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Tough Love: 5 Reasons Why Managers Present You with Counteroffers
You were ready to leave. You even brought a box to start taking your personal items home. But then, your soon-to-be-ex-boss stops you and asks you to step into their office. They tell you they can’t bear for you to leave so they present you with a counteroffer…and it sounds really, really good. What do you do?
Of course, counteroffers don’t exactly happen this way for every employee. Sometimes, you’re presented with higher pay or a change in title immediately after telling your manager that you’re planning to leave. Or sometimes, a plan is bestowed on you and you’re forced to make a quick decision. But you should stop to ask yourself this before accepting or declining a counteroffer: why did putting in your notice trigger the opportunity being presented to you?
Here is some tough love and five reasons why your employer may have presented you with a counteroffer:
It Will Take Time and Money to Replace You When You’re Gone
Hiring a new employee is costly. And, it takes time to find the right candidate, onboard and train them and get them up-to-speed in a role. Your manager may not have the time or desire to hire so it makes their life significantly easier if you stay. But think about it this way: leaving is an inconvenience for the company and it doesn’t necessarily mean they think you’re irreplaceable.
Your Manager Doesn’t Want to “Look Bad”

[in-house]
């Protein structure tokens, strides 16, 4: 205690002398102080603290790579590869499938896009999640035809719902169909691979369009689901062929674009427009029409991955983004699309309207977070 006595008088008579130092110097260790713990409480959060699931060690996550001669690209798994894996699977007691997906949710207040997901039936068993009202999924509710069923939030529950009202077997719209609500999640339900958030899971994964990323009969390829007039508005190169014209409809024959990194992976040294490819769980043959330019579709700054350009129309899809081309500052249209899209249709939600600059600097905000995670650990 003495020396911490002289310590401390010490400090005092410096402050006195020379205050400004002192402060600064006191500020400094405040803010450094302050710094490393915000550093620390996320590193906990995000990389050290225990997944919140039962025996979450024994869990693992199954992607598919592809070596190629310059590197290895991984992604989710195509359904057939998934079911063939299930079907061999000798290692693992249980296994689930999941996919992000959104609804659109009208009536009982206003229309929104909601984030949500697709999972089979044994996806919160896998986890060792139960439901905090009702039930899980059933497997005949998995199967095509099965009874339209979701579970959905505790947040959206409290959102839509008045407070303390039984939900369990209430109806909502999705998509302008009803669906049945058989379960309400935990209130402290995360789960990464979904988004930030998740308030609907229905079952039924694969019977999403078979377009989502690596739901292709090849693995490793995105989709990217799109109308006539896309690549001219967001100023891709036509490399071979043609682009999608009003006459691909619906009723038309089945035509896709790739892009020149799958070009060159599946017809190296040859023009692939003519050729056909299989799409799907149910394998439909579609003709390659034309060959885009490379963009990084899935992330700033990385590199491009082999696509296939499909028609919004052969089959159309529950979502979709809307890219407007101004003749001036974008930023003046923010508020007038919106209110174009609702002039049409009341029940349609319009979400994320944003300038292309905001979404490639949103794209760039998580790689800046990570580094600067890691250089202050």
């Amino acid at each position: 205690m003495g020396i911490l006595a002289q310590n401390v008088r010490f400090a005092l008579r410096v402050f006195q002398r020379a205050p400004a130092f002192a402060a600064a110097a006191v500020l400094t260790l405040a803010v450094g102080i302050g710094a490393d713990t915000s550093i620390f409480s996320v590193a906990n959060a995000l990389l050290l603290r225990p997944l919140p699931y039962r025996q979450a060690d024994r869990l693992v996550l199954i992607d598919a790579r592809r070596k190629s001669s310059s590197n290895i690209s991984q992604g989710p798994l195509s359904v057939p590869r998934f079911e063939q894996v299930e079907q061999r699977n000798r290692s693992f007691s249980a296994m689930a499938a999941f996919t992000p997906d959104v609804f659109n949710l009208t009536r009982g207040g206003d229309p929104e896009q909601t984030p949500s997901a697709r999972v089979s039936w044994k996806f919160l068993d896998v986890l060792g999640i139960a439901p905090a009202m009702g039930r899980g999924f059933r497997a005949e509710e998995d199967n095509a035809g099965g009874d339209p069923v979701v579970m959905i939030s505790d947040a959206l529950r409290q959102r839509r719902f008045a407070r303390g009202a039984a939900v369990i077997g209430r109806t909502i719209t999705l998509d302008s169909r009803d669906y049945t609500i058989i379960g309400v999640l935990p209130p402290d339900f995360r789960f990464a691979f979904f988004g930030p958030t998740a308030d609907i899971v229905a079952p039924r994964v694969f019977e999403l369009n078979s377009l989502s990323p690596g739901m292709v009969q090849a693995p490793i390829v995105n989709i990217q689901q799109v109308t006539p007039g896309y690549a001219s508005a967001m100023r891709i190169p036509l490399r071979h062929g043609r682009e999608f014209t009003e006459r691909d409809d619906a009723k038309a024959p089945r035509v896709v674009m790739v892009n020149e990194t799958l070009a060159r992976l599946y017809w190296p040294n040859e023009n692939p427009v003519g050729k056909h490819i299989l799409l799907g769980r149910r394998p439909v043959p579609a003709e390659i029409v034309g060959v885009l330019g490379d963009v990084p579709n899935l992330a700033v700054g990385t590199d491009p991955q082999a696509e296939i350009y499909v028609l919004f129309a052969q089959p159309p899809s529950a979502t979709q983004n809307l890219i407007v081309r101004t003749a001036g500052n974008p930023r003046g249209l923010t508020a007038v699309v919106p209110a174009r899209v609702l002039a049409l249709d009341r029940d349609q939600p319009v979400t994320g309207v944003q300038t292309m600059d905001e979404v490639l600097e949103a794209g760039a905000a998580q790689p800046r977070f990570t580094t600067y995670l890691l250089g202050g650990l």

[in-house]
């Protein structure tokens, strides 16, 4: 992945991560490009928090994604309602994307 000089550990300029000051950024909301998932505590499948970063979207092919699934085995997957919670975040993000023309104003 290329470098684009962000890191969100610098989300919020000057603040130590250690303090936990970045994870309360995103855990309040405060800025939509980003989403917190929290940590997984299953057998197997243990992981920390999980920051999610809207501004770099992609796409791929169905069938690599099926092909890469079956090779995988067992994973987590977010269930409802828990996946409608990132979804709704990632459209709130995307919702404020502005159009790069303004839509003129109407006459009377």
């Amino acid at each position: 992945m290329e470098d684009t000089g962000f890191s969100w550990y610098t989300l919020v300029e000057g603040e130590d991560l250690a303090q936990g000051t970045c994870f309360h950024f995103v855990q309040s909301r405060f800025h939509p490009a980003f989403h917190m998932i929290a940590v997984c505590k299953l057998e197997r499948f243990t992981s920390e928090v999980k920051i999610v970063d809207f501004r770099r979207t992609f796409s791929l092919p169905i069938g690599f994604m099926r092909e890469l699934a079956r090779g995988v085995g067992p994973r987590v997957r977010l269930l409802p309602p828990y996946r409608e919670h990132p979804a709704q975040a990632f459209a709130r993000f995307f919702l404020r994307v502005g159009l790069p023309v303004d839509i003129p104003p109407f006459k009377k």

The fact that you’re leaving can send negative waves across your team. Your manager probably feels a loss of control and that can have an impact on performance, timelines, and the overall mood at the office. Plus, it can signal a warning to upper-management, putting extra sets of eyes on your manager’s performance.
It Gives Your Manager Time to Find Your Replacement
You’ve likely lost the trust of your employer when you put in your notice – although that wasn’t your intent. Here’s a scenario for you: The company is in a bind and they’re not sure how they’re going to finish that project on time now that you’re leaving. So, they succeed in convincing you to stay. While you’ve thrown yourself back into your work, they’ve started searching for your replacement: a relationship with someone new with whom no bridges have been burned. Once they find the right candidate, they let you go without any current prospects in sight.
Your Manager Didn’t Know You Were Unhappy
Maybe some of this is on you. Some employees are afraid to ask for things that are going to make them happier in their job: fixable things like a raise or a change in title. Did you exhaust all of your options when you were looking for reasons to stay? Or, perhaps there were things at your organization that you didn’t like and that can’t be easily changed like the culture or people. Either way, if your manager didn’t know you were unhappy, they may try to “fix it” with a counteroffer.
You’re Too Great of An Employee to Lose (But Probably Not)
Although you may feel you’re irreplaceable, your manager probably doesn’t think so. But there may be a way to know: did your manager or others at your company fight for you? You asked for those items now staring up at you from the front page of the counteroffer. Why did it take losing you in order to get what you wanted?
You may never know the answer to that question. But, take some advice from this statistic: “80% of people who have accepted a counter offer will not be at their current employer in six months and 93% will not be there in eighteen months’ time.” Those numbers speak for themselves.